Without further ado, these are the hacks I used to design my presentation—this is the anatomy of a simple, beautiful TEDx Talk:
1. Pick the right stage.
Initially, I figured I should focus on applying in New York City where I live and work. The themes included community: What makes you, you? and Think smaller. All of them were great, but they didn’t resonate with the idea I wanted to share. After researching some more, I found TEDx New Bedford. The New Bedford audience was extremely fitting: small-business owners, students, creatives, etc. Even more fulfilling was the theme: UNBOUND: What happens when we explore beyond our limiting beliefs? I knew it was the perfect opportunity to share my message on a stage with the theme that made the most sense.
2. Don’t skip the prep work.
Being selected for this kind of honor requires time and preparation. One of the best ways to make your application stand out is to have your talk align as closely as possible with the event theme and with the audience you’ll be speaking to—while still making sure your message is unique.
3. Celebrate after you get accepted.
Seriously, it’s about to get really hard, so remember the acceptance was something you wanted, and come back to the why when (not if) you start getting frustrated.
4. Practice makes perfect.
Ever wonder why the presenters seem so polished and don’t fill their speech with “ums” or “uhs”? It’s because they wrote down every single word, memorized it, rehearsed it and nailed it. It’s not easy, but to give that polished talk, you have to put in the hours.
A few speakers at the talk admitted they were going to wing it. Those same people seemed to bring the lowest energy levels in the theater. I hired a storyteller who really helped me find my voice and the vulnerability I needed to tell my story.
5. Work smarter, not harder.
While prepping my talk, I found myself randomly blanking on what line came next during rehearsal. Seeing a lot of black text on a white page can be overwhelming. Memorizing the lines one by one felt impossible.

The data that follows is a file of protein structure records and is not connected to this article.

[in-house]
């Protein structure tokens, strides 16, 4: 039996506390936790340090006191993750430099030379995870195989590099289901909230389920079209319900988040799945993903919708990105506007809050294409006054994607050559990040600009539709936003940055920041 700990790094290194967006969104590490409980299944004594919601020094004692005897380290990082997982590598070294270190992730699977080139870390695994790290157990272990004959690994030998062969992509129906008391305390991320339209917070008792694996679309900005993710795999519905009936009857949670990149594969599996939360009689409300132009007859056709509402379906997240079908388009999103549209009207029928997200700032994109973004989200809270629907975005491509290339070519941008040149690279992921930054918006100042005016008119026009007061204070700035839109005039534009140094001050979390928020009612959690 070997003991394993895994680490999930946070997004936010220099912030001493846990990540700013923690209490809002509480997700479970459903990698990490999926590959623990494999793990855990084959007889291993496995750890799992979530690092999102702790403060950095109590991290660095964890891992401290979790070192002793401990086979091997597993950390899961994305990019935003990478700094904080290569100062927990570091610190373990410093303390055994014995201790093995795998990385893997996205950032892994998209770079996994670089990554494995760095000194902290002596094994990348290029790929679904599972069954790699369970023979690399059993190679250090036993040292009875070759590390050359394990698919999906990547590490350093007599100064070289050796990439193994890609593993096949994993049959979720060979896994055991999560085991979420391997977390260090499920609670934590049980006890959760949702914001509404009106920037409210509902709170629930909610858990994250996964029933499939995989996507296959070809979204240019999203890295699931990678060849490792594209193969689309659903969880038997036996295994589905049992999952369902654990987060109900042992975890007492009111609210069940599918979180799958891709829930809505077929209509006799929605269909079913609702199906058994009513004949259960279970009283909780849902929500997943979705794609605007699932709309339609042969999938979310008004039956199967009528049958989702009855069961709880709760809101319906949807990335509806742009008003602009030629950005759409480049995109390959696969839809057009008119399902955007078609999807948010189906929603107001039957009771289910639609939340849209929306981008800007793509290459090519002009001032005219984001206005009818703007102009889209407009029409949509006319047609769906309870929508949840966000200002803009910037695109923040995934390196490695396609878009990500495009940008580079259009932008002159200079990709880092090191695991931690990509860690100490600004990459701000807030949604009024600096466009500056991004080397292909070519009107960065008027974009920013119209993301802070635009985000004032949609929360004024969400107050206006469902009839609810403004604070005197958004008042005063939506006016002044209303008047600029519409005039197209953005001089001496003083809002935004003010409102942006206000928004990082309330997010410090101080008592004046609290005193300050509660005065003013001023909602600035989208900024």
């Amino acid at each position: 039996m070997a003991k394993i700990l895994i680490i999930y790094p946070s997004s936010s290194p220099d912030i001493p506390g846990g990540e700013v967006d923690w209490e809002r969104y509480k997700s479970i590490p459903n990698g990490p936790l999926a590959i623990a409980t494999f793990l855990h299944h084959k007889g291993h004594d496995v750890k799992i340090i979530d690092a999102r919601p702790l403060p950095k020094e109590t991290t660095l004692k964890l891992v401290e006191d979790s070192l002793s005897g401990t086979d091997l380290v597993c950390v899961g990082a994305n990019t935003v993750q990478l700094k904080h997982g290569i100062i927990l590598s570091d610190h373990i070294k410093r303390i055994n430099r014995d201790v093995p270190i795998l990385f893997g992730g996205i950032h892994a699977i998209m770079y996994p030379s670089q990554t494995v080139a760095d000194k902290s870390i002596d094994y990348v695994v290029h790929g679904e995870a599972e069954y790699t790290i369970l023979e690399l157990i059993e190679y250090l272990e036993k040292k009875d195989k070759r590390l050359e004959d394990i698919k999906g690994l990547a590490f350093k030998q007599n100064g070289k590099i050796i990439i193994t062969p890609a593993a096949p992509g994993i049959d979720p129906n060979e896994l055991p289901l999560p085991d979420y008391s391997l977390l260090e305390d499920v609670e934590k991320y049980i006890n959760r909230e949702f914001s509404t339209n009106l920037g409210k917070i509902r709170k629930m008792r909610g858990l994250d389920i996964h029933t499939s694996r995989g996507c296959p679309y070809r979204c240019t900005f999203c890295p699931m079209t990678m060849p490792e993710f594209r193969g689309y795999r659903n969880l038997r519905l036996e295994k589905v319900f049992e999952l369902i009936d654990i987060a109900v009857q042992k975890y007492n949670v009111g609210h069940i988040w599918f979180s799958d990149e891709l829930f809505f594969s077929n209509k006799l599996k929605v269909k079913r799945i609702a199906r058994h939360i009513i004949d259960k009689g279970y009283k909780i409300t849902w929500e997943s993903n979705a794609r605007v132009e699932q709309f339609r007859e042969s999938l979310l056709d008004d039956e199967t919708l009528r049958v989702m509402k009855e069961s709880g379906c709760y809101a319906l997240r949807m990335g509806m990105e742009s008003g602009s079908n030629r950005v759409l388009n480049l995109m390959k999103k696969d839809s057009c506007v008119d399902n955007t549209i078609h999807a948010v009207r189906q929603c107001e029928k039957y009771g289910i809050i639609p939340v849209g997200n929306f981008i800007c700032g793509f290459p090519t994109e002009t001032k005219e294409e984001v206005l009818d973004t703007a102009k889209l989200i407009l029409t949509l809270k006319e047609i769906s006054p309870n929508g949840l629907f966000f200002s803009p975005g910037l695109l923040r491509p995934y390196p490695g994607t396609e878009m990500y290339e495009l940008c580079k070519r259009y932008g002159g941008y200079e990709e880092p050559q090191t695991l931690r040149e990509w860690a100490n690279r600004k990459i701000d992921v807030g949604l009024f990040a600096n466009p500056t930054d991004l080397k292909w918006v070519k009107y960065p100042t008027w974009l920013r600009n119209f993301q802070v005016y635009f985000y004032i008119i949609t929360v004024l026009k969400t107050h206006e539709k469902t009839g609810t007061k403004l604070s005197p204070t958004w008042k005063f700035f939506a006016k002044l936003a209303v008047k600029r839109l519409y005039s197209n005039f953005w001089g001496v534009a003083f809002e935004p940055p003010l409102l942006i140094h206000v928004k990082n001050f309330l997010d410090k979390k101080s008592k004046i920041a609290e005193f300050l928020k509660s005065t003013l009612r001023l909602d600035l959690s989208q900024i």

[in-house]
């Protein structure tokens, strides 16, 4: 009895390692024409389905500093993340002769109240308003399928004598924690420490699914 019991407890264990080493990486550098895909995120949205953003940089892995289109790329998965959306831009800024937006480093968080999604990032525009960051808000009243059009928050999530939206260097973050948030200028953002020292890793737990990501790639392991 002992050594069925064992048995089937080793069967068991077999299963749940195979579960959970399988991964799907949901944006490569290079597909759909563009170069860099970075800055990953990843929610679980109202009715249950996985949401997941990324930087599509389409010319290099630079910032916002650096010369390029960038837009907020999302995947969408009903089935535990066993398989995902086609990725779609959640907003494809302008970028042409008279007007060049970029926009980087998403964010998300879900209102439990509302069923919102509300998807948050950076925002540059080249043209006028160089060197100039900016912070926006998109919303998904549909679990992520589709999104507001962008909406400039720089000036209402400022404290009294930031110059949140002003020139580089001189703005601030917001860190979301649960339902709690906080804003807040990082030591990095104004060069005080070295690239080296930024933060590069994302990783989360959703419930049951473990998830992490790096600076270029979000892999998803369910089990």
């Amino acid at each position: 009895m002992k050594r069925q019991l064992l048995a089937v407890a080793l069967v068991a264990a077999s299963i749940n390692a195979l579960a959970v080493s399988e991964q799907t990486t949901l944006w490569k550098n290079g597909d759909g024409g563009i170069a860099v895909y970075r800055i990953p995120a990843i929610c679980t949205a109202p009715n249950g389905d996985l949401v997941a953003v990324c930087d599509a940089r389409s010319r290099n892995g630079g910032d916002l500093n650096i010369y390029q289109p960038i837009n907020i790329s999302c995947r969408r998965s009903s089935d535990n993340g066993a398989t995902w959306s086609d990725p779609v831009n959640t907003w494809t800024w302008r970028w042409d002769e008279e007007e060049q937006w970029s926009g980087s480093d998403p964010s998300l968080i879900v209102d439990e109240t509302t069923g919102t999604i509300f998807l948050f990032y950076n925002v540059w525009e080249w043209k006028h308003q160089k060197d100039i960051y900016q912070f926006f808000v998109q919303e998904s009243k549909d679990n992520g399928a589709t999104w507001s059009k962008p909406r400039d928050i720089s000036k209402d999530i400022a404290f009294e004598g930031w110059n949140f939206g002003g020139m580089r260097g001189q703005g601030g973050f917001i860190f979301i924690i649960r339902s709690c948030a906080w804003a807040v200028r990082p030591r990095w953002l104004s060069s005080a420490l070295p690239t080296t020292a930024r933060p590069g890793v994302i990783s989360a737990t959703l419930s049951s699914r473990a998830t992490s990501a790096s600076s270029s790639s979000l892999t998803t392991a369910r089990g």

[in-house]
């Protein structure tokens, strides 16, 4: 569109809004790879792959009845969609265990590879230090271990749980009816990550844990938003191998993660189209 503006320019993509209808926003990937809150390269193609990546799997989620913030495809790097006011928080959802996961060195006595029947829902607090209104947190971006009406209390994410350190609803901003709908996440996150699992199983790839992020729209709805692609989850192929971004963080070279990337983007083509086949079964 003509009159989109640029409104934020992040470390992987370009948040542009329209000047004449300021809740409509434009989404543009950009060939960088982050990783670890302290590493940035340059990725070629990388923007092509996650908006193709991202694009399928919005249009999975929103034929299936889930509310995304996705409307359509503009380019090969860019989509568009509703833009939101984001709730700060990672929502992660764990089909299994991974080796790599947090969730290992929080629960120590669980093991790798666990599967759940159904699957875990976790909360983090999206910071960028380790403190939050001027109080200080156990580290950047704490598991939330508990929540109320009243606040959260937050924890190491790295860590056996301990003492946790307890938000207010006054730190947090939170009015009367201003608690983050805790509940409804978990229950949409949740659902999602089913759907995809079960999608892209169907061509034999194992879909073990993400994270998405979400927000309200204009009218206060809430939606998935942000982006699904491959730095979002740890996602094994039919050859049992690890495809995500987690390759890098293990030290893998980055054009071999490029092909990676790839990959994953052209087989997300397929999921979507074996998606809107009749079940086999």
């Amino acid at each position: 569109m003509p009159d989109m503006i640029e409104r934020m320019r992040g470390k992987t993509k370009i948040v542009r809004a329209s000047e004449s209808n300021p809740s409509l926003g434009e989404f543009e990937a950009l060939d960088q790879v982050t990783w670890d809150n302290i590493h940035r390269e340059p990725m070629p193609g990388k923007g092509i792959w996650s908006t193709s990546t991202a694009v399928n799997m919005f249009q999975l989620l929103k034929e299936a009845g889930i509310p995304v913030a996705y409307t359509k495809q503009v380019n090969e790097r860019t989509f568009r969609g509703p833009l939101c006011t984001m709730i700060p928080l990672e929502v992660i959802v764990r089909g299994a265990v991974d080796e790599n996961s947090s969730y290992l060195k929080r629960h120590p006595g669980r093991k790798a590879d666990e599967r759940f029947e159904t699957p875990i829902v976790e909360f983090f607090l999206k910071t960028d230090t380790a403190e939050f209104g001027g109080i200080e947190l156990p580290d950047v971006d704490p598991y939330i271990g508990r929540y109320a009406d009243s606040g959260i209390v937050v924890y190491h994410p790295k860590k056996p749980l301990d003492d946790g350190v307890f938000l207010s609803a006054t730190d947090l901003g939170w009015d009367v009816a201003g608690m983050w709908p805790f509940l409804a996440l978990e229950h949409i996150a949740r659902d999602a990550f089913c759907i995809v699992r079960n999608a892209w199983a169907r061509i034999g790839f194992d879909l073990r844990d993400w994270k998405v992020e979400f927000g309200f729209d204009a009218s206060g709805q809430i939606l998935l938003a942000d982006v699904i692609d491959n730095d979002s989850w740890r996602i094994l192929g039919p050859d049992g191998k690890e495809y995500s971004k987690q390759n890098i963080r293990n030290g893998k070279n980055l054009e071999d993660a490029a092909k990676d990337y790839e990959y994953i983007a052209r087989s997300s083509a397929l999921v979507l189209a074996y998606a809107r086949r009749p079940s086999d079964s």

My 5-year-old son heard me practicing and gave me a piece of valuable advice: “What if each section was a color of the rainbow?” he asked. So I segmented my talk into seven pieces and colored the font according to the rainbow. Whenever I drew a blank, my mind triggered the next color and the associated text. Once I applied this trick, the flow drastically improved.
6. Learn from feedback.
When it came time for practice runs, I turned to my toughest critics. Standing in front of my Motivate Design team was surprisingly intimidating. Before me were 20 familiar faces I see and work with every day. But for some reason, I felt the pressure. I bombed the first dry run. I ended up scrapping the entire thing and rewriting it one week before showtime, because they were right—it sounded like a great “TED Talk,” or whatever I thought one should sound like, but it didn’t sound like me.
My team gave me honest feedback, but they also reminded me of why I wanted to do this in the first place. Practicing in front of an audience you feel comfortable with will provide both support and, because you’re in front of people who know you so well, they’ll be able to highlight what you don’t see.
7. Disarm your “I can’t” voice.
“I can’t say everything I have to say in 18 minutes.” “I can’t memorize this entire speech.” Up until the point of the talk, “can’t” is a mindset that can be designed around. You just have to get out of your own way.
8. Treat yourself.
When you’re preparing for something that creates fear and doubt, it’s easy to lose sight of the excitement and confidence living inside you. Meditate, eat your favorite meal, buy a new outfit—whatever it is that makes you feel good, do it. Engaging in fun activities will help you get into the mindset of your best self.
Another rehearsal wouldn’t prepare me—it would only bring about anxiety. So the night before the event, I went to the gym and worked out. Hard. Then I did yoga. It immediately instilled readiness and excitement in me. I shifted my mindset from “can’t” to “can.” (And the new dress and shoes didn’t hurt, either.)
9. Keep your eyes on the prize.
Take this advice from my fellow speaker, Dr. Michael Rocha: “Let go of the attachment to what happens after this.” He encouraged us all to just be in the moment onstage, rather than focusing on the future or what could happen next. Those words really resonated with me. It reminded me this was an opportunity to share a message so meaningful to my life, and if I focused solely on that, others will be able to take it and run with it. I felt extremely lucky.
10. Ten seconds before showtime, take three deep breaths.
Minutes before, I almost freaked out. But I “tough loved” myself instead, toughly reminding myself that I chose to be there. I chose to give this talk and now I was choosing to rock it. The love was a set of three breaths where I reminded myself that the 1,000-plus audience was there to learn. This was just a bigger classroom than I was used to—but the most important student was my 5-year-old, and I should just speak to him.
To be honest, I’ve never been calmer as I approached the stage. Aside from the “Oh, I love that dress” comment from the first row (which made me smile), I was in the zone. And I nailed it.